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An LR view of the Stouffer wedge

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An LR view of the Stouffer wedge
Evaluating the Wedge in LR
Imatest evaluation
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Photography is not about technicalities, but understanding the physics and math behind photography makes it easier to maximally utilize the tools that we have.

Also, putting the tools that we have to best advantage may enable us to achieve results that we hope we could attain with more expensive equipment.


That said, optimization has it's limits. We can make best use of the equipment we have, but the same principles could also be applied to the "better equipment" we feel we cannot really afford.


I recently acquired a 41 step Stouffer Transmission wedge. The intention was to use it to compare dynamic range of negative film with DSLRs, but just studying how it works with Lightroom and DSLRs is quite fun, and may gleen some insights on how LR handles a subject with wide dynamic range.


Original DMG images are here: Sony Alpha 900 and Sony Alpha 55


The equipment I used is what I have. The cameras represent two generation of Sony Exmoor sensors.  The Alpha 900 is three years old and uses a sensor very much like the one in the Nikon D3X, although Nikon seems to make better use of it. The Sony Alpha 55 shares sensor design with the Nikon D7000 and the Pentax K5. I have only written about the Alpha 900 image, but may possibly fill in with info on the A55 later on.

About the wedge

The wedge I have is a 41 step transmissive target. It's Dmax is 4.1 meaning and is stepped in 0.1 density steps. We can translate this into photographics stops directly. A stop means a factor of two, pretty exactly 0.3 change in density. So our D-max of 4.1 translates into 13.7 stops.  Another way to put it is a contrast range 1:12500.


Looking at ETTR

Michael Reichmann, the man behind "Luminous Landscape", introduced the term ETTR (Expose To The Right). The idea is to achieve maximum exposure without clipping nonspecular highlights. Maximum exposure is a good thing. The problem is that we base ETTR on in camera histograms and they are a bit conservative. One of the objectives with the recent experiment was to find out how conservative?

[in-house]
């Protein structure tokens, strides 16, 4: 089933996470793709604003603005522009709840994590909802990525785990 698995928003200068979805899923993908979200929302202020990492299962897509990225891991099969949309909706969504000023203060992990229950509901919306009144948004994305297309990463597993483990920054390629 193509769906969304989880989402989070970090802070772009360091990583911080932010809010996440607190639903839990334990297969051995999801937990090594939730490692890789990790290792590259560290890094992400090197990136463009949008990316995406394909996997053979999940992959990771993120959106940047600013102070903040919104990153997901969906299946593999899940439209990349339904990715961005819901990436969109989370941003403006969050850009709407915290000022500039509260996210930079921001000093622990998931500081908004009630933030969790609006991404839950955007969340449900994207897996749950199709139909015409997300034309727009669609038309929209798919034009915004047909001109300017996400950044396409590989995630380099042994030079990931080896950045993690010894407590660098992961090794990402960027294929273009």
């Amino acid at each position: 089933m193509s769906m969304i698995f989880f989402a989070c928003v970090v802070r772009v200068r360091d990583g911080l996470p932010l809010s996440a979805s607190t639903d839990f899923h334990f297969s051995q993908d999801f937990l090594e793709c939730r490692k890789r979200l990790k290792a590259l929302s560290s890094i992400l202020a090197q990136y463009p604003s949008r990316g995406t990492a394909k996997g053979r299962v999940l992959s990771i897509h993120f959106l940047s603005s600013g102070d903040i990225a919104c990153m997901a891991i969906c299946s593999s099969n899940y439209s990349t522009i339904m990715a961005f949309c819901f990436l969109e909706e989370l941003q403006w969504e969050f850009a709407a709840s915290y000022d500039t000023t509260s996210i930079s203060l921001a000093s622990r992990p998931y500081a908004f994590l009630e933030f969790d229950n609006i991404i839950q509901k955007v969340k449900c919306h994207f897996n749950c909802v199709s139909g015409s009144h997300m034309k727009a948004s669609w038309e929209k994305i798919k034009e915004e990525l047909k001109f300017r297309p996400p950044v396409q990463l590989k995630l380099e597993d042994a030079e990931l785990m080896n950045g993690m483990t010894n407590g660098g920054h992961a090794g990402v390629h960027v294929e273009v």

What the wedge look like? Cannot be shown easily because of it's excessive dynamic range!

Exposing the wedge

I have chosen to base my exposure on step number 10 of the wedge. This was exposed so that "blinking highlights" indication was not shown. The idea was to find out what headroom was available. To achieve this the upper nine steps of the wedge were covered, and exposured increased until "blinking highlighst" were shown on step 10, after that exposure was reduced 1/3 step.


Evaluating the Wedge in LR

Using a "raw converter" to evaluate a raw images is not really optimal, I'm trying to develop a tool for analyzing the wedge in linear (gamma =  1) space. I did some preliminary studies using LR.
Lets look at shadow detail:

This shows the lower part of the wedge. Exposure was increased 2EV in LR to make the steps more visible. It is not easy to say which steps are clearly visible but is seem reasonable to assume that step 35 or 36 is the first really discernible step. The assumption is based on alternatives views with higher exposures and extensive fill light.


It's quite interesting to study the histogram:

What we can see here is noise and signal. Noise is the continuum (grey mass) on the left side of the diagram. Going to the right, that is with increasing exposure, we start to see peaking. The peaks correspond to individual steps on the wedge. We can see that on the left side we have much noise and little signal while on the right side we only see signal (that is peaks).

The higlight screendump below was made with -1.5 Ev exposure correction in Lightroom.

In this image we can see step 5 as clearly visible. This really indicates that we have about 1.5 stops of headroom.

There seems to be a color shift in the recovered highlight area. I'm not sure it is for real. The Stouffer wedge may not be neutral gray. In the higlights we may see the color of the light table used for exposure but on the higher density areas we may see the color of the wedge.


Dynamic range

It is hard to exactly tell the dynamic range from this test. it seems that the highest discernible field is 36 and the lowest 5. This would give us 36-5 = 31 step. The wedge has 0.1 density steps, corresponding to 1/3 stop. So the dynamic range is about 10 stops.


Imatest evaluations

Imatest is a commercial program developed by Norman Koren. The program has an option for analysing step charts. It can read raw files using dcraw, but also files converted by other tools.
The image below was converted by LR with:

This image was converted internally by "dcraw"

It is interesting to note that the image converted by Lightroom seems to have a wider dynamic range than the one converted by "dcraw". I have no explanations for this.


Finally, I also made a conversion in LR "luminance noise reduction" set to 30. This did not affect DR in Imatests but had a significant effect on usable dynamic range.

Alpha 900 Imatest evaluations



Last Updated on Thursday, 01 September 2011 05:34  


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